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There is not one quick fix to gut health, unfortunately. These tips all work together to create a more harmonious environment to promote healthy digestive and colon function. A poor functioning gut can lead to malabsorption of nutrients, decreased immunity strength, a buildup of “bad” bacteria and diseases such as IBS, leaky gut syndrome, ulcerative colitis and may even lead to liver disease, heart disease or cancer. Studies are also showing links between gut health and depression and mental health, as well as various inflammatory autoimmune diseases (such as Crohn’s, Hashimoto’s). Allergies are also another common symptom of poor gut health.
Bulk refers to just that, a bulk of food to create regular bowel movements. Ideally we are having a bowel movement 2 times per day. Now, not all food is created equal, obviously. Fibre is the key to creating bulk. You’ve heard the term fibre time and time again, I’m sure, but did you know what it is or why it is so important? Fibre is the indigestible part of plants. There are two forms, insoluble which creates bulk and prevents constipation (ie. wheat bran, whole grains, fruits and vegetables) and soluble fibre which helps slow the digestion of sugars and prevent blood sugar spikes (ie. beans, lentils, pears, broccoli, sweet potato). The average intake of fibre should be between 25-40 grams per day and a good balance of both soluble and insoluble fibre. If you’re intake of soluble fibre is too high, it can cause dehydration in the colon and constipation.
If the colon is not properly hydrated, then the ability to achieve adequate bowel movements is impaired. The natural wavelike movement of the colon is called peristalsis and the most effective way to maintain that movement is through hydration. What is hydration? WATER! Clean, pure, unflavoured, additive free, water. Adding things like lemon and fruits to water does have its benefits, such as adding electrolytes, alkalizing the body and added nutrients and vitamins. But adding too many things to your water can impact its ability to hydrate properly, so be sure to drink enough plain water daily also. On average it is recommended to drink 8 glasses (8oz) per day. That said, everyone is different and it is important to listen to your body. If you drink lots of coffee or tea for instance, you might need to drink more water vs. someone who drinks only water. It is good to notice how you feel, your skin texture, frequency of urination, and to keep track of how much water you are having each day. Exercise intensity (ie. sweating), diet and length of sleep can also impact the amount of water you need.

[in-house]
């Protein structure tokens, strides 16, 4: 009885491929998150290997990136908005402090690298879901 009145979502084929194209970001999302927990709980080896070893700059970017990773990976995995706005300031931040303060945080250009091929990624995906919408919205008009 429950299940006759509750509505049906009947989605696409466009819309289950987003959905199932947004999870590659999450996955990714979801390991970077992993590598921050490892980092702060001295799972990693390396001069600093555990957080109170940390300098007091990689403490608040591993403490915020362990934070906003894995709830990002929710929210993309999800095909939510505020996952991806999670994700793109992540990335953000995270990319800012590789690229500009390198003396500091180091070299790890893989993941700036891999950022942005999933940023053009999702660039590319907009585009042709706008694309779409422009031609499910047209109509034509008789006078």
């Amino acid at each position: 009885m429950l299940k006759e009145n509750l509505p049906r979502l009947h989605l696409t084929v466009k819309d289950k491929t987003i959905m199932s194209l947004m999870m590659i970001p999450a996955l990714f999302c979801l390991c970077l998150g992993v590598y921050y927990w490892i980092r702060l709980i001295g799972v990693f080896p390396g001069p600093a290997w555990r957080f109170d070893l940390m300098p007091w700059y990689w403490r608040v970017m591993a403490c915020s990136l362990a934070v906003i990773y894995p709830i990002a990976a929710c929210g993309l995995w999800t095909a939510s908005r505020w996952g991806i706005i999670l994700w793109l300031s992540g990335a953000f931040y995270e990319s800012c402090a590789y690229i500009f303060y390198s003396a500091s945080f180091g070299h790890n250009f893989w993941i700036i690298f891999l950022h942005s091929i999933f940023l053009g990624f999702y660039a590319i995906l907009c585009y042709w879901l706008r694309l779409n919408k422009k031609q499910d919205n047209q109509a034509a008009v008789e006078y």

This sounds like water but lubrication actually refers to the healthy fats in your diet. Essential fatty acids or EFA’s are omega 3’s and omega 6’s and are used not only for colon health but for most functions of cells in the body. Super important! That is why you hear “eat your healthy fats” everywhere these days, because it is essential to a healthy body. Optimal sources of EFA’s are flaxseed, walnuts, hazelnuts, chia seeds, sesame seeds, sunflower seeds and fatty fish such as salmon, mackerel and sardines, among others.
4. Reduce Inflammation
Inflammation is a term thrown around a lot these days, but what is it exactly? Inflammation is the body’s response to injury and is when the immune system is triggered to protect the body from foreign substances. The act of protection causes increased blood flow and that can cause inflammation in the area of injury or infection. In the gut, the colon can become infected by an increase in “bad” bacteria and become inflamed, which can lead to a variety of issues including leaky gut syndrome. Leaky gut is when the inflamed colon allows bacteria, food and parasites to enter the bloodstream; this is what can lead to the above mentioned diseases and more even inflammation in the body. To reduce inflammation, a healthy diet that is high in antioxidants and essential fatty acids is recommended. Reducing intake of fried foods, sodas, processed and refined foods is also recommended. There are also some sources that are proven to reduce inflammation such as turmeric, aloe vera, garlic, ginger, liquorice and echinacea. Incorporating these sources into your diet as seasoning is a great way to boost your anti-inflammatory diet.
5. Probiotics / Digestive Enzymes
The final way to improve your gut health is by increasing your “good” bacteria. Probiotics are available in supplement form and can be taken daily. If you have increased your whole food and vegetable intake then I would skip any additional prebiotic supplements, it’s not needed if you are getting enough from your diet. One thing I do recommend, especially if you are showing symptoms of digestive dysfunction is a digestive enzyme. These come in a variety of sources and ingredients, so check with your doctor or health professional to see what option might be best for you (health stores often have specialists who can recommend options also). Taken with your meals, digestive enzymes contain enzymes that help to breakdown food particles and promote digestive function.